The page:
- Bitcoin and the crypto market continues to show great volatility.
- Experts think that especially those projects that have a high scalability can survive.
When the dust has settled on 2020, the crypto projects left standing will be leaner and keener than their former peers. They may also be luckier, for success is not awarded on merit alone; sometimes you just have to stay alive long enough to profit from your enemies faltering. Just ask all the pizza shop owners whose takeaway business was flagging two months ago and now the phone won’t stop ringing.
In crypto, it’s better to be good than lucky – forget what the adage says to the contrary – and the projects still seeing demand 12 months from now will have done more than merely stay alive: they’ll have shipped products that yield benefits today in the here and now, not in some far-off future when the entire world has adopted crypto. For a sense of whom this year’s big winners and losers may be in the crypto space, one need only look to layer two scaling, where a changing of the guard appears to be underway.
Matic win the scaling race
More than a dozen Ethereum scaling proposals have emerged in the last few years, starting with Plasma, proposed by Vitalik Buterin and Joseph Poon. Like most of the solutions that followed, Plasma introduced the concept of a sidechain – or secondary layer – to handle high-volume network demands made by decentralized applications (dApps). While Buterin and Poon’s original Plasma conceptualization never came to fruition, it’s since been adapted by other projects, and it is two of these baton-takers, Matic and Loom, that capture the mixed fortunes of crypto projects right now.
Loom is the longer established of the two Plasma-based scaling solutions, but it’s suffered some recent setbacks. Several Loom-based dApps have announced their intention to migrate to Matic, with one having already made the transition. Loom validators aren’t happy with the pittance they’re receiving for contributing to the network, either prompting some services to shut down.
Matic, meanwhile, is moving in the opposite direction, having attracted 50 dApps to its ecosystem already and 500 validators to its testnet staking event, Counter Stake. All of which augurs well for its mainnet launch, which is scheduled for next month. The addition of features such as Plasma smart contracts, and a relay pool to eliminate the need for ETH when making transactions, ought to extend Matic Network’s advantage when its mainnet goes live.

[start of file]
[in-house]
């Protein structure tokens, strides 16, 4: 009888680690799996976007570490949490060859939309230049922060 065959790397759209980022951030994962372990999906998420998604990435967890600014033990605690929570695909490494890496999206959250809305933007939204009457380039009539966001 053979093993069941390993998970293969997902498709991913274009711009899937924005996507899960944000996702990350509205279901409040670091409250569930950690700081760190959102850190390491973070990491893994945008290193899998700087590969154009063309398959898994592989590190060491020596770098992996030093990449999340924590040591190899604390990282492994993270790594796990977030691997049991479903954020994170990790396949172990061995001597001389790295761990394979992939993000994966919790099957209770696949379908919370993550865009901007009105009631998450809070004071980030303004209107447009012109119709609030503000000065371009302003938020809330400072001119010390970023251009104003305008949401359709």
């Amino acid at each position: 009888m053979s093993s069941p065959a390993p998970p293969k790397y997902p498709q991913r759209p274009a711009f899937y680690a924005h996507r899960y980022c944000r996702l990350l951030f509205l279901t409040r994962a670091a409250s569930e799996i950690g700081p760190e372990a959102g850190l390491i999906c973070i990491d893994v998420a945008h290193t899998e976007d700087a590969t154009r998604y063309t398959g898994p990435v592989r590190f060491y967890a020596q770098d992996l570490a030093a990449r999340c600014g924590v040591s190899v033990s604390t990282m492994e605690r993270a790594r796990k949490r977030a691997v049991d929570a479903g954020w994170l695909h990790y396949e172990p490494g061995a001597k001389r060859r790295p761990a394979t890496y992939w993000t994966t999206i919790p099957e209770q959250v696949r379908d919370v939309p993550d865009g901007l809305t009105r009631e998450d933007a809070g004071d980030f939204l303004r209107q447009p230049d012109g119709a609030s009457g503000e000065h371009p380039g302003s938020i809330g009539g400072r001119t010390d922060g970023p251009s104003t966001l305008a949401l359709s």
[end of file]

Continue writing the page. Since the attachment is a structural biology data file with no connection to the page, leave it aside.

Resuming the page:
Crypto lending receives a shake up
Lending is another sector where there are destined to be some major winners and losers when this storm has blown over. The sector has become increasingly crowded, with too many players offering indistinguishable products. One company that’s bucking this trend, and offering something genuinely unique within the lending space is Pokket, a fixed deposit service that pays users interest on their crypto.
The interest rates it pays out are adjusted according to market volatility, with any interest due paid out after seven days in the tokens deposited or TUSD (depending on market conditions). This structured financial product presents a smarter, more agile alternative to the fixed-rate interest offered by other companies. It should help Pokket become a major player in the next phase of the crypto industry’s evolution.
Crypto companies are forced to shed fat
The crypto companies that make it through the turmoil of 2020 won’t just have succeeded with product-market fit: they’ll also have cut costs to a minimum. Mining operation Bitfury is reported to have laid off 25% of its workforce this year, while media company Bitcoin.com has reportedly shed up to 50% of its personnel, with executive chairman Roger Ver promising a “leaner more guerrilla team.”
Other crypto companies, however, are bulking up as they plot global expansion, with Binance seeking to recruit dozens of new staff. Elsewhere, staff at one blockchain company have been forced to take a 30% pay cut to reflect the new economic reality.
When the market performance of the top 50 crypto assets for the year to date is examined, it’s clear that many altcoins are hurting. While price does not correlate perfectly with project performance, it’s evident that the incoming recession will claim a few crypto scalps. Assets like VeChain’s VET, 0x (ZRX), NEO, and Maker (MKR) are all deeply in the red for the year to date, and with diminished returns comes diminished community confidence. For those projects that emerge on the other side intact, the experience will have been formative. If they can survive 2020, they can survive anything.